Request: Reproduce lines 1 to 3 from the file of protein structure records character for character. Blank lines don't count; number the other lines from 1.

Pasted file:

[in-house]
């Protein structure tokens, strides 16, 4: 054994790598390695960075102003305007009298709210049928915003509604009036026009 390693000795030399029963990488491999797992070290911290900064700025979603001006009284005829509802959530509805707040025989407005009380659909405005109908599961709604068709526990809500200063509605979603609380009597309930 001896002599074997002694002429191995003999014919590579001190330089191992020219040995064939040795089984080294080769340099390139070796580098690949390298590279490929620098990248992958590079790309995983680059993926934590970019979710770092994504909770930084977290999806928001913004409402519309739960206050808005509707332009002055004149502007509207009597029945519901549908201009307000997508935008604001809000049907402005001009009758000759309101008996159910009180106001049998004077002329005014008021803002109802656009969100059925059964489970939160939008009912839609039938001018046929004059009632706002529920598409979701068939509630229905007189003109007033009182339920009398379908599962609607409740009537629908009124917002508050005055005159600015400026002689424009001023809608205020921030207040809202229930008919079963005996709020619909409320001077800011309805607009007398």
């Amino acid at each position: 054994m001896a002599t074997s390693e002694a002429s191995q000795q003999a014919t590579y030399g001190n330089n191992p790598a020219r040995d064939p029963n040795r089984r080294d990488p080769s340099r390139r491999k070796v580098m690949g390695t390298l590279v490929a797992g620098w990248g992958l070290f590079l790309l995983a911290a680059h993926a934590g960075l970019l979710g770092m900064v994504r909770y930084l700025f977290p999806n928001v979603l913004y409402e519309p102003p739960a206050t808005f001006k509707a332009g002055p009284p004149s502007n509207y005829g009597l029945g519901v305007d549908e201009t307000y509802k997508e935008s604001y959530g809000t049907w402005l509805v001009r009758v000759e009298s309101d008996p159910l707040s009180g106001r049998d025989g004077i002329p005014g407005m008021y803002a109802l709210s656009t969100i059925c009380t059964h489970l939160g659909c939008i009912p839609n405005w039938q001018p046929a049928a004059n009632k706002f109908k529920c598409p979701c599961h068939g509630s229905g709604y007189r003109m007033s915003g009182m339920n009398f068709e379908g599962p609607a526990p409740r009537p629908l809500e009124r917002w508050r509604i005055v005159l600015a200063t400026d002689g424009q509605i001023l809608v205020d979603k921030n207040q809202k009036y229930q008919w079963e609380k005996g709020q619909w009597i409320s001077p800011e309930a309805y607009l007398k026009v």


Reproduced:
[in-house]
């Protein structure tokens, strides 16, 4: 054994790598390695960075102003305007009298709210049928915003509604009036026009 390693000795030399029963990488491999797992070290911290900064700025979603001006009284005829509802959530509805707040025989407005009380659909405005109908599961709604068709526990809500200063509605979603609380009597309930 001896002599074997002694002429191995003999014919590579001190330089191992020219040995064939040795089984080294080769340099390139070796580098690949390298590279490929620098990248992958590079790309995983680059993926934590970019979710770092994504909770930084977290999806928001913004409402519309739960206050808005509707332009002055004149502007509207009597029945519901549908201009307000997508935008604001809000049907402005001009009758000759309101008996159910009180106001049998004077002329005014008021803002109802656009969100059925059964489970939160939008009912839609039938001018046929004059009632706002529920598409979701068939509630229905007189003109007033009182339920009398379908599962609607409740009537629908009124917002508050005055005159600015400026002689424009001023809608205020921030207040809202229930008919079963005996709020619909409320001077800011309805607009007398």
């Amino acid at each position: 054994m001896a002599t074997s390693e002694a002429s191995q000795q003999a014919t590579y030399g001190n330089n191992p790598a020219r040995d064939p029963n040795r089984r080294d990488p080769s340099r390139r491999k070796v580098m690949g390695t390298l590279v490929a797992g620098w990248g992958l070290f590079l790309l995983a911290a680059h993926a934590g960075l970019l979710g770092m900064v994504r909770y930084l700025f977290p999806n928001v979603l913004y409402e519309p102003p739960a206050t808005f001006k509707a332009g002055p009284p004149s502007n509207y005829g009597l029945g519901v305007d549908e201009t307000y509802k997508e935008s604001y959530g809000t049907w402005l509805v001009r009758v000759e009298s309101d008996p159910l707040s009180g106001r049998d025989g004077i002329p005014g407005m008021y803002a109802l709210s656009t969100i059925c009380t059964h489970l939160g659909c939008i009912p839609n405005w039938q001018p046929a049928a004059n009632k706002f109908k529920c598409p979701c599961h068939g509630s229905g709604y007189r003109m007033s915003g009182m339920n009398f068709e379908g599962p609607a526990p409740r009537p629908l809500e009124r917002w508050r509604i005055v005159l600015a200063t400026d002689g424009q509605i001023l809608v205020d979603k921030n207040q809202k009036y229930q008919w079963e609380k005996g709020q619909w009597i409320s001077p800011e309930a309805y607009l007398k026009v």